// getRealMetrics is only available with API 17 and +
    if (Build.VERSION.SDK_INT >= Build.VERSION_CODES.JELLY_BEAN_MR1) {
        DisplayMetrics metrics = new DisplayMetrics();
        activity.getWindowManager().getDefaultDisplay().getMetrics(metrics);
        int usableHeight = metrics.heightPixels;
        activity.getWindowManager().getDefaultDisplay().getRealMetrics(metrics);
        int realHeight = metrics.heightPixels;
        if (realHeight > usableHeight)
            return realHeight - usableHeight;
        else
            return 0;
    }
    return 0;
}

Now, we use this and add bottom padding to our container layout.

Add the following line after setContentView(…). Use the ID of the root layout in the activity layout XML. For example, if your root layout is a RelativeLayout with ID as “container”, this is the code.

((RelativeLayout) findViewById(R.id.container)).setPadding(0,0,0,getSoftButtonsBarSizePort(this));

That’s it! Run the app, you should see a smooth gradient effect. You can play with the gradient colors and the angle.


UPDATE: NEW METHOD for minSdkVersion 21+

Create your gradient shape file.

Create an XML file in your drawable folder named gradient_bg.xml.

<?xml version="1.0" encoding="utf-8"?>
<shape android:shape="rectangle"
    xmlns:android="http://schemas.android.com/apk/res/android">

    <gradient android:angle="0"
        android:startColor="#2ECAD5"
        android:endColor="#2B95CE"/>

</shape>

For choosing awesome gradient colors for your app, I recommend CoolHue and uiGradients.

Override your app style. The first two styles here, remove the default action bar of android from your app so that you can add your custom-designed action bar. The next two lines ensure that your app window covers the status bar on the top, but leaves the soft button bar on the bottom.

<style name="AppTheme" parent="Theme.AppCompat.Light.DarkActionBar">
    <!-- Customize your theme here. -->
    <item name="windowNoTitle">true</item>
    <item name="windowActionBar">false</item>
    <item name="android:windowTranslucentStatus">true</item>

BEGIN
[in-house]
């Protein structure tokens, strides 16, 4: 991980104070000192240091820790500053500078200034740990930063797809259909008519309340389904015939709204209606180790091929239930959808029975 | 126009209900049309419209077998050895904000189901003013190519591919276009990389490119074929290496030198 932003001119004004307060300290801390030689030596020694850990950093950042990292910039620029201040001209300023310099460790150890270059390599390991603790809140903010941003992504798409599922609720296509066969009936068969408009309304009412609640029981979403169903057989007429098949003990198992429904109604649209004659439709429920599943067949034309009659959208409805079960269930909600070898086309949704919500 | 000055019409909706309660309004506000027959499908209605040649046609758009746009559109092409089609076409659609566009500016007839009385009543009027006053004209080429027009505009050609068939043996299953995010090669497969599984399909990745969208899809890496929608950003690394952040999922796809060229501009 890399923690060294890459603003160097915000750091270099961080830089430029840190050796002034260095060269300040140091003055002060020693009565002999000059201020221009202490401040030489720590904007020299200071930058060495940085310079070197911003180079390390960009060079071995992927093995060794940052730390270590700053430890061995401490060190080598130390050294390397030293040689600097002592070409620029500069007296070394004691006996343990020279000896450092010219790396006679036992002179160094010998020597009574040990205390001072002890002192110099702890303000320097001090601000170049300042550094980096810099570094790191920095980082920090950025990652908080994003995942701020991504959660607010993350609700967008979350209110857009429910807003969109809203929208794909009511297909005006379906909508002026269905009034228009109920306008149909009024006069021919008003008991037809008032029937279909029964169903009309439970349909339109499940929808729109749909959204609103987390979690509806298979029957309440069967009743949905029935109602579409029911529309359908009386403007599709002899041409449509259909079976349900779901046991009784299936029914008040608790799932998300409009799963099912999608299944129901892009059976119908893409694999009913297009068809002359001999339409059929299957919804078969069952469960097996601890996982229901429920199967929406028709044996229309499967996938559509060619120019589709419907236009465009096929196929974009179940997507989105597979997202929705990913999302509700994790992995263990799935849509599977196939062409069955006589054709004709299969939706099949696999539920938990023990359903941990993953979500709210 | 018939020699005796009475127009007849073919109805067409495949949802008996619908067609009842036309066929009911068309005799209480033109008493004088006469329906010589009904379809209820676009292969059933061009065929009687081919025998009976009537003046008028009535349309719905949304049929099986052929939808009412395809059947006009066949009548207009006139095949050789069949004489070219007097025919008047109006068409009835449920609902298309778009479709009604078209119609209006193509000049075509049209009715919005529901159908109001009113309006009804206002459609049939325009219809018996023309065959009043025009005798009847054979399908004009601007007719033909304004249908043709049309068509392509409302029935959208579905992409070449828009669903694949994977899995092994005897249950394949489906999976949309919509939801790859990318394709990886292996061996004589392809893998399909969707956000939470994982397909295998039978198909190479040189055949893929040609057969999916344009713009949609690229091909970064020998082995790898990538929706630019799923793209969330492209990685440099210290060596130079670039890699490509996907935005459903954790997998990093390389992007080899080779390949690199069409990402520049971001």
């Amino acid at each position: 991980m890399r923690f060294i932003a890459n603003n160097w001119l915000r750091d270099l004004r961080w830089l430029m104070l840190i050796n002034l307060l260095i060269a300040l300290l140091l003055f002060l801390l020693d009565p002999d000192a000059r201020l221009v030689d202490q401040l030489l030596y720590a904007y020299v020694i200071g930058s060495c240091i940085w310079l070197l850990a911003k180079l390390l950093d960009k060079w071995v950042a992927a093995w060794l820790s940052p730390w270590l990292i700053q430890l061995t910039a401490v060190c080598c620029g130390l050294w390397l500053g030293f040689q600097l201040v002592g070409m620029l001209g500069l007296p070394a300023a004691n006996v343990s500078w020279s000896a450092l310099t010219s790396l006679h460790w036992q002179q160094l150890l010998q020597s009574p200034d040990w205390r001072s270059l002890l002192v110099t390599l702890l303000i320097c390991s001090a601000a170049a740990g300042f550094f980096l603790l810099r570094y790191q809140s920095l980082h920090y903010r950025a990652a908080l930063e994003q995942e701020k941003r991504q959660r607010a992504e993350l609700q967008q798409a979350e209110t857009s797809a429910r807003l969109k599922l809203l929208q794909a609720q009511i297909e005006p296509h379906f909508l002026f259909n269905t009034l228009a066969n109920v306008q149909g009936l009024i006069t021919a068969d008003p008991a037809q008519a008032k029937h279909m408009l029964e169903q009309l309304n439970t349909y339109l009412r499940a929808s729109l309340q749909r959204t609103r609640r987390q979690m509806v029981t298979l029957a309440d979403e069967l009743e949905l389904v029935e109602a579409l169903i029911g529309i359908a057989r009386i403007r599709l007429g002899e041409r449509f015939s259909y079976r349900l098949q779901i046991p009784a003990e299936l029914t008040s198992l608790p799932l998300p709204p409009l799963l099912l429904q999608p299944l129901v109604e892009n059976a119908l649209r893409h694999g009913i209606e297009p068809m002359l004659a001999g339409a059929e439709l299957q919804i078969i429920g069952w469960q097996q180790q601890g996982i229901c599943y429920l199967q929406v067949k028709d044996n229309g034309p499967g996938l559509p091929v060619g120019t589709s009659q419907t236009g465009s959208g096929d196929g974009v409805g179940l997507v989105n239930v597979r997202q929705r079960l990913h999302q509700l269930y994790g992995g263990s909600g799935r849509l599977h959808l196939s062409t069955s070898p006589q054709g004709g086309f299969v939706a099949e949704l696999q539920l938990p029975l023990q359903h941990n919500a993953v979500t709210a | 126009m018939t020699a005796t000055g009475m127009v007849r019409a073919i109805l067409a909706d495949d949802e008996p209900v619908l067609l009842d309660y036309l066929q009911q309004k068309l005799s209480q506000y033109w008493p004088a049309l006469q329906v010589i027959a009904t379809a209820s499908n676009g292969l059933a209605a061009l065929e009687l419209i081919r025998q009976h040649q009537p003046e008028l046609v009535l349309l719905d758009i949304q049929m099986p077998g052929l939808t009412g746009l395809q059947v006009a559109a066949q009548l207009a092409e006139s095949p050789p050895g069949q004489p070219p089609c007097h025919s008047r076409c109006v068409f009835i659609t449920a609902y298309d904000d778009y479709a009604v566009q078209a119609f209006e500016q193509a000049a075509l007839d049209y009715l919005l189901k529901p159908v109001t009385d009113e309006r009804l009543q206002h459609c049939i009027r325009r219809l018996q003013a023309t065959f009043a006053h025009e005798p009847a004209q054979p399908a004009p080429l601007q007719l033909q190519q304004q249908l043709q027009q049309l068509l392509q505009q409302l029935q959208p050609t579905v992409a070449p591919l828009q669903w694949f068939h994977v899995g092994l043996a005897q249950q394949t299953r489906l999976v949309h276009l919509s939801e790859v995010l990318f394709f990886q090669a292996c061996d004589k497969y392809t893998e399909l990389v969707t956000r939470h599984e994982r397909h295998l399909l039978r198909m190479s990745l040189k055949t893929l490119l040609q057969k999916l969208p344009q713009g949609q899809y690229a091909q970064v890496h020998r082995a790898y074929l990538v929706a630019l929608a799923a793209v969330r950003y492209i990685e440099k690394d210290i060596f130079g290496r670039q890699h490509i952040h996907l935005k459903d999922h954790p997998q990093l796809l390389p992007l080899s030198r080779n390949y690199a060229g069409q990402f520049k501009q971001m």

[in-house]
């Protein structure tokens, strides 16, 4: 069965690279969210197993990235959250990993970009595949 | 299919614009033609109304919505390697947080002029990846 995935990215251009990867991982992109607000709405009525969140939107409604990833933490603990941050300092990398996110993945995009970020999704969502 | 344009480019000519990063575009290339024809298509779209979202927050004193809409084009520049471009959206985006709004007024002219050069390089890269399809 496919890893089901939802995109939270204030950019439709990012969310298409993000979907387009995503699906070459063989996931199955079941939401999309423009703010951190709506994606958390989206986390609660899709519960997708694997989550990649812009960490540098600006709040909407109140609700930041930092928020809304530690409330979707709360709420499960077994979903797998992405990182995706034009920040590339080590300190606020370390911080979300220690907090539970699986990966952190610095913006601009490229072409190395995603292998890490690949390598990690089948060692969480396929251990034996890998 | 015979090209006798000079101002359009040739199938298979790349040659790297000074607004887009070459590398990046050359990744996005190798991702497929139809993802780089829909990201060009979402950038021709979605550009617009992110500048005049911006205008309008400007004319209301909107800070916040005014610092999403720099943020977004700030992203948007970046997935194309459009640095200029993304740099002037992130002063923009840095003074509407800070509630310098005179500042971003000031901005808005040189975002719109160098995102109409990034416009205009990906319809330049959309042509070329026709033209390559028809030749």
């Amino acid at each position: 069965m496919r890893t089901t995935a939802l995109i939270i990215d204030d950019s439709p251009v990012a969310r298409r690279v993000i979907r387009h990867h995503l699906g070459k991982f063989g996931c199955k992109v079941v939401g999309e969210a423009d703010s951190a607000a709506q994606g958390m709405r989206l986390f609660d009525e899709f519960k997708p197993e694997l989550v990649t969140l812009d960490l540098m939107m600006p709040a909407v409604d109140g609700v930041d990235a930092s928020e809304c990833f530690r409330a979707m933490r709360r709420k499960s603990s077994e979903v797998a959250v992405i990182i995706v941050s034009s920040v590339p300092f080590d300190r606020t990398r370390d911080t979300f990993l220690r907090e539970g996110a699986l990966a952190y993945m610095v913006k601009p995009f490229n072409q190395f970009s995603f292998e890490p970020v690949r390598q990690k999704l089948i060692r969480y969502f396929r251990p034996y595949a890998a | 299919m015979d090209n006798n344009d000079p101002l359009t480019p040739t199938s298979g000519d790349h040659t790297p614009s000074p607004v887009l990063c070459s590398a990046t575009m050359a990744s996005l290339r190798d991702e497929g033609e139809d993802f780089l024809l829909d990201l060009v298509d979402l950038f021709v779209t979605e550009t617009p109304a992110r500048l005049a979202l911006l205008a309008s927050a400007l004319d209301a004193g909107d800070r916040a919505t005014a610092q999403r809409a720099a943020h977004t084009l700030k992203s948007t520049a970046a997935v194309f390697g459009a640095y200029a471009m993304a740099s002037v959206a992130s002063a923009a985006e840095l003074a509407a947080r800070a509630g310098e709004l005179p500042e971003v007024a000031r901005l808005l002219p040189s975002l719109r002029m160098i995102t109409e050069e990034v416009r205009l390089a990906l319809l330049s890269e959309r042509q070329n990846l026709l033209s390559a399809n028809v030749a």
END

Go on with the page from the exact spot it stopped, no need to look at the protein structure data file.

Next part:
<item name="android:windowDrawsSystemBarBackgrounds">false</item>
</style>

Okay! Now it’s time to create our custom toolbar. 24dp is the default height of the status bar. And the default height of status bar + toolbar is 80dp. So we give our RelativeLayout a height of 80dp to accommodate both, and we keep a top margin of 24dp because in the next steps we are about to push the parent container out of its default area into the entire screen area that includes the status bar.

In your activity layout, add the following code at the top of the root layout.

<RelativeLayout
    android:layout_alignParentTop="true"
    android:id="@+id/appbarlayout"
    android:elevation="4dp"
    android:background="@drawable/gradient_bg"
    android:layout_width="match_parent"
    android:layout_height="80dp">

    <android.support.v7.widget.Toolbar
        android:id="@+id/toolbar"
        android:layout_marginTop="24dp"
        android:layout_width="match_parent"
        android:layout_height="wrap_content"/>

</RelativeLayout>

And in your activity’s onCreate method, add the following:

@Override
protected void onCreate(Bundle savedInstanceState) {
    super.onCreate(savedInstanceState);
    
    //this comes before setContentView(...)
     getWindow().setFlags(WindowManager.LayoutParams.FLAG_LAYOUT_NO_LIMITS, WindowManager.LayoutParams.FLAG_LAYOUT_NO_LIMITS );
    
    //set content view here
}

That’s it! Run the app, you should see a smooth gradient effect. You can play with the gradient colors and the angle.